In future robots will routinely work alongside human beings within factories, distribution centres and other workplaces, according to Junji Tsuda, chairman of Japanese robots firm Yaskawa Electric Corporation.

"Currently 99.9 percent of robots are within a fence," Tsuda said at Huawei's Global Mobile Broadband Forum in Tokyo.

Junji Tsuda, chairman of Yaskawa Electric Corporation ©
Junji Tsuda, chairman of Yaskawa Electric Corporation ©

However Yaskawa has developed robots which will work alongside human beings. "This is major, it's a good collaboration and it is opening a new market in many different fields. The robot has now gone mobile," he said.

This latest innovation has been led by demand from the automotive industry, which has always been an early adopter within robotics ever since Henry Ford introduced the first moving assembly line in 1913. 

Yaskawa was founded in Japan 100 years ago as a motor manufacturer and created its first 'mechatronic' robotic machine 50 years ago, introducing the ability to move from mechanical transmission to 'cyber controlled transmission', Tsuda explained. 

Now, robots are used in many industries beyond car makers, for example within drug discovery and Swedish furniture giant IKEA, which has automated its entire manufacturing and delivery system. 

However robots are set to become far more embedded into our daily working lives, 'coexisting' with humans on a daily basis within workplaces, according to Tsuda.

"AI is starting to improve the problem we've had, and enabling a 'human coexistence robot'. The collaborative robot is coming," he said.

This new type of robot has also come from the automotive industry. "When you visit automobile manufacturing sites, you'll see a lot of people working there still in assembly lines, installing heavy seats, instrumentation panels and so on, which require the precision of a human," Tsuda explained. 

"This was a requirement: for us to develop a robot which will work together with human beings," he said. 

However, before this futuristic world of robotic colleagues can exist, several major barriers will have to be overcome, Tsuda admitted. These primarily centre around security, safety and the speed at which robots can operate.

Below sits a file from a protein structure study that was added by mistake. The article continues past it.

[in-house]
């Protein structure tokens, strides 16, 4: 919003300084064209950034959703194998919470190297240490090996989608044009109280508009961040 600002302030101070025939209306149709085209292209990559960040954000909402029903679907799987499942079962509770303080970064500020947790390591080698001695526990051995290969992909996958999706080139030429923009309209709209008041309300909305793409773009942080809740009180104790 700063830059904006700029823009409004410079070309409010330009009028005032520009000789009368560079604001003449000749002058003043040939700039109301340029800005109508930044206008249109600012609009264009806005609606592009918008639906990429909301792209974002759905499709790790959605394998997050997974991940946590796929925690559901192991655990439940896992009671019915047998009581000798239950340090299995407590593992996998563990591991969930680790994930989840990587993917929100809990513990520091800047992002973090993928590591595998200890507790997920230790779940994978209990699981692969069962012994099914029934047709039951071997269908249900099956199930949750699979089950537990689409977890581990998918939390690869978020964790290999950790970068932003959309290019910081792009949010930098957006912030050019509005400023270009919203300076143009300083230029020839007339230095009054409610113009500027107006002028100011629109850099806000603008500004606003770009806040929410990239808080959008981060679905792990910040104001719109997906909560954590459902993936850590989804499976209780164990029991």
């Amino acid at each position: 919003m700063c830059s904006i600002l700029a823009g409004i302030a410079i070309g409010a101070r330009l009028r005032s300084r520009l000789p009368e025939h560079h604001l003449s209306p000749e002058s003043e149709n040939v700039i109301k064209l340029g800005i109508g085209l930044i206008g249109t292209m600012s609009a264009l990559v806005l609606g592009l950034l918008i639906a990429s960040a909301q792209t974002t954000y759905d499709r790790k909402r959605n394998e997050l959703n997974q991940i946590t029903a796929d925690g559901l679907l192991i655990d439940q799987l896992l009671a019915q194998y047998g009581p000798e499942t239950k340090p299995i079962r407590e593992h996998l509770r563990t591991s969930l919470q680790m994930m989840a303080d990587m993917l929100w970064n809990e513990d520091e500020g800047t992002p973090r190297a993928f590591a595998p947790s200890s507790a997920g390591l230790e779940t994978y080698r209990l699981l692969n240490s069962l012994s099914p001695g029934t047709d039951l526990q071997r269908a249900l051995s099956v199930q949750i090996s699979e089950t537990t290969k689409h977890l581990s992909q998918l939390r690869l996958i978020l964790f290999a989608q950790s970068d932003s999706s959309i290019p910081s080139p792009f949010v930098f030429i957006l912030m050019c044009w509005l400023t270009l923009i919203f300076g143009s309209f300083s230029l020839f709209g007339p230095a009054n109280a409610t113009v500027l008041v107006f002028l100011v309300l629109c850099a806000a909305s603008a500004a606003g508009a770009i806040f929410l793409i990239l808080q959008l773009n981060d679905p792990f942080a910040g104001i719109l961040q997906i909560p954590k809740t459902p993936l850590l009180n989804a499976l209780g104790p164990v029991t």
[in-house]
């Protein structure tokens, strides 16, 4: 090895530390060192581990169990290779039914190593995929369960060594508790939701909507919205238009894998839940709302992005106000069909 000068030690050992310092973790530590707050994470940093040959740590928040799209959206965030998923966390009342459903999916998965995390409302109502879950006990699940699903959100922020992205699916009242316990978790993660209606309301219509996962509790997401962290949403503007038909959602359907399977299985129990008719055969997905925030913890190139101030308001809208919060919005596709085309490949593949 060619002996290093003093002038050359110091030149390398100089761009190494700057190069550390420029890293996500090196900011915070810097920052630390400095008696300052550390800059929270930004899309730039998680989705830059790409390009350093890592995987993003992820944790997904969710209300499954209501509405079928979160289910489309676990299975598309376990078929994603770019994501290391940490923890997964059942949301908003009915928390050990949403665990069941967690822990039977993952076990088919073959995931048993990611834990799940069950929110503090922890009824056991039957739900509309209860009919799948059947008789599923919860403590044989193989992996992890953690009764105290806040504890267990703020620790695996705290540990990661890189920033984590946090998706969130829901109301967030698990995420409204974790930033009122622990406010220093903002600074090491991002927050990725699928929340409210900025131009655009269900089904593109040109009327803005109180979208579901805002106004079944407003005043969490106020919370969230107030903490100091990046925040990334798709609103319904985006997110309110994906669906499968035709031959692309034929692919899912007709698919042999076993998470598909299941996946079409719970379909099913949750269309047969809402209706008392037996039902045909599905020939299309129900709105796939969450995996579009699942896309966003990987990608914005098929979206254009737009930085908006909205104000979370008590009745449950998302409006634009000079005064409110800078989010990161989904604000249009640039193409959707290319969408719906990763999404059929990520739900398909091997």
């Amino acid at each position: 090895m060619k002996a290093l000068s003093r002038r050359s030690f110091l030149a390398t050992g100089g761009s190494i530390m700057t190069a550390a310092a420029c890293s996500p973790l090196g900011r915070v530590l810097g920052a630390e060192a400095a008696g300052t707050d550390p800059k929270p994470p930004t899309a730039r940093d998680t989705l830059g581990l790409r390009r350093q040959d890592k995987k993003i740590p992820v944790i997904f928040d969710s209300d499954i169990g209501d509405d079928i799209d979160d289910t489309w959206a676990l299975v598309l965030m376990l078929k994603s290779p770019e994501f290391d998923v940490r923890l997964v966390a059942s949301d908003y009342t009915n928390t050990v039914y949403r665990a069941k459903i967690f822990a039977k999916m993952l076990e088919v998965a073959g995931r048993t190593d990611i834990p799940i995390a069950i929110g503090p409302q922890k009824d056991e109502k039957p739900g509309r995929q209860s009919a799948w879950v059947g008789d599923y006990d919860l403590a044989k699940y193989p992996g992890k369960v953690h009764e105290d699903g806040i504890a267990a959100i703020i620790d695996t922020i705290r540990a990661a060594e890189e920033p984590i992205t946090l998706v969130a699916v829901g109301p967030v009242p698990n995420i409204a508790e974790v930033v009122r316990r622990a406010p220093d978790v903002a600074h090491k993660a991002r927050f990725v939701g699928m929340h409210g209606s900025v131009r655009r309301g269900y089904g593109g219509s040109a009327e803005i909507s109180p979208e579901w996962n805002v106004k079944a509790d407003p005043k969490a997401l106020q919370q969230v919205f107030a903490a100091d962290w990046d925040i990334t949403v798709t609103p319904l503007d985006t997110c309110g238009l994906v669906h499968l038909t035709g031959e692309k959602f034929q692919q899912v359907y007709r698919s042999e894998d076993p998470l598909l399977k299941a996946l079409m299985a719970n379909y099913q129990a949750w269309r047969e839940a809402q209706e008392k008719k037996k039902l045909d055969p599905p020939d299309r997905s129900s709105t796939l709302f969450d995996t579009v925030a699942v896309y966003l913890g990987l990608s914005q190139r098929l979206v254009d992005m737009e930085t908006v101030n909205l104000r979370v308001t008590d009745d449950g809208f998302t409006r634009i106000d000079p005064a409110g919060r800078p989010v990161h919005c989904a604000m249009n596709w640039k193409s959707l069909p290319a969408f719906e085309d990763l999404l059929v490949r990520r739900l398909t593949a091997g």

The idea of connecting robots within factories to the cloud, so you can make it easier to link them together, collect and analyse data for predictive maintenance and organise their workload, is a compelling one for Yaskawa. However there's one big barrier.

"You will never see a factory operating computer-run robots connected to the internet. There's a big security problem there that needs to be overcome...hopefully one day all the apparatus in the factory will be connected together and manufacturers will share data to improve output. But we have a big problem around the security of communication," he said. 


Another major problem is whether robots can be made sufficiently safe to work with humans at very close quarters.

"A robot is the most flexible machine. But it's flexible, so it's dangerous. Most robots are in a fence because they can be harmful. Even inside that fence there is a lot of safety architecture: rapid redundancy measures for example. But now we're talking about a collaborative robot which will work together with human beings," Tsuda said. 


Currently, these sorts of 'collaborative' robots are programmed to move very slowly so that the robot will not hurt human beings. However this in itself is another issue to be overcome, according to Tsuda.

"Robots have to sense the proximity of humans and detect, with no time delay, any contact with human beings. However we also want them to work quickly. For them to be efficient, very fast operation is needed. So we need some sort of controls if we are to address those issues of safety while being able to respond quickly," he added.